Building a Python Project With Meson

I have already shown how to build a Vala program with Meson. In this post, I will show how to do the same for Python. You don’t really need to compile an interpreted language but Meson helps you to put the files in their correct installation directory.

Let’s say we have a program, called hello.py that we want to install using Meson. The first thing that we need to do is to make it executable without the python keyword. We can do it using something called shebang. Shebang is a character sequence on the first line of the file that tells the computer how to run the script. It starts with a #! and everything after that is the interpreter path.

#!/usr/bin/python3

if __name__ == '__main__':
    print('Hello World')

Now if we will set the executable bit on (using chmod +x hello.py) we will be able to run the file like elf (executable) files. But the file is not in the path yet and we don’t want to do it manually every time we change something so for that we will use Meson.

Like with our Vala example, we will first declare our project using the project function. After that, we will copy the script using the install_data function to the binary directory (called bindir in Meson).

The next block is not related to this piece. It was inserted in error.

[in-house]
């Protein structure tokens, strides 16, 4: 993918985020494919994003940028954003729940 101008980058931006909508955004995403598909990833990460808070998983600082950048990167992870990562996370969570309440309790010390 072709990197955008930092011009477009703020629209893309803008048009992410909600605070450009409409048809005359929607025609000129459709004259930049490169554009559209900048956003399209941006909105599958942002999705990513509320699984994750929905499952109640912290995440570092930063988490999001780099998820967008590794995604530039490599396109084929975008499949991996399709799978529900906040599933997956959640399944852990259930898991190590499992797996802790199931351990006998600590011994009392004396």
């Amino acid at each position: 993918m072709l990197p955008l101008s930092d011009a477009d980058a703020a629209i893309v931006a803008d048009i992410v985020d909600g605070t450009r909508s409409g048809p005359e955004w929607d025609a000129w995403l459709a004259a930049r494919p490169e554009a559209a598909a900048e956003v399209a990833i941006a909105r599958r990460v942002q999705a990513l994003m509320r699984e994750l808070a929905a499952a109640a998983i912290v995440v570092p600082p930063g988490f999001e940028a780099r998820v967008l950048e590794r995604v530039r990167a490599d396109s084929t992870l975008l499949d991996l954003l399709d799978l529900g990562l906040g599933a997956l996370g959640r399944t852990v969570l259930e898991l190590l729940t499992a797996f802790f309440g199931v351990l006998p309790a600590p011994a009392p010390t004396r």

project('hello',
        version: '1.0.0',
        meson_version: '>= 0.50.0',
)

install_data('hello.py', install_dir: get_option('bindir'))

Assuming your executable file is called hello.py and your build file is called meson.build you can put the script in the path by building and installing the project:

meson build
sudo ninja -C build install

That was easy, but let’s make it more portable by replacing our hardcoded python path with the correct python path on the system. We can use /usr/bin/env to do it but I want to use this opportunity to show you how to use configuration variables with Meson. To do it we will initialize a new configuration dictionary with the configuration_data function. To add a new value to the dictionary we will call the set method on the configuration dictionary with the key and the value.

To get the path of Python 3 on our system we can use the find_python function from the Python 3 module, just don’t forget to import it first.

Now to use the configuration data we will use the configure_file function instead of the install_data function. We will pass it the input file name, output file name, configuration, and install path. The result should look like this:

project('hello',
        version: '1.0.0',
        meson_version: '>= 0.50.0',
)

python3 = import('python3')
conf = configuration_data()
conf.set('PYTHON', python3.find_python().path())

configure_file(
  input: 'hello.in',
  output: 'hello',
  configuration: conf,
  install: true,
  install_dir: get_option('bindir')
)

Now we just need to add the PYTHON parameter in our code surrounded by @ and it will be replaced by the actual path. This is our final Python script:

#!@PYTHON@

if __name__ == '__main__':
    print('Hello World')

That’s it, now you have a Python script as the command hello.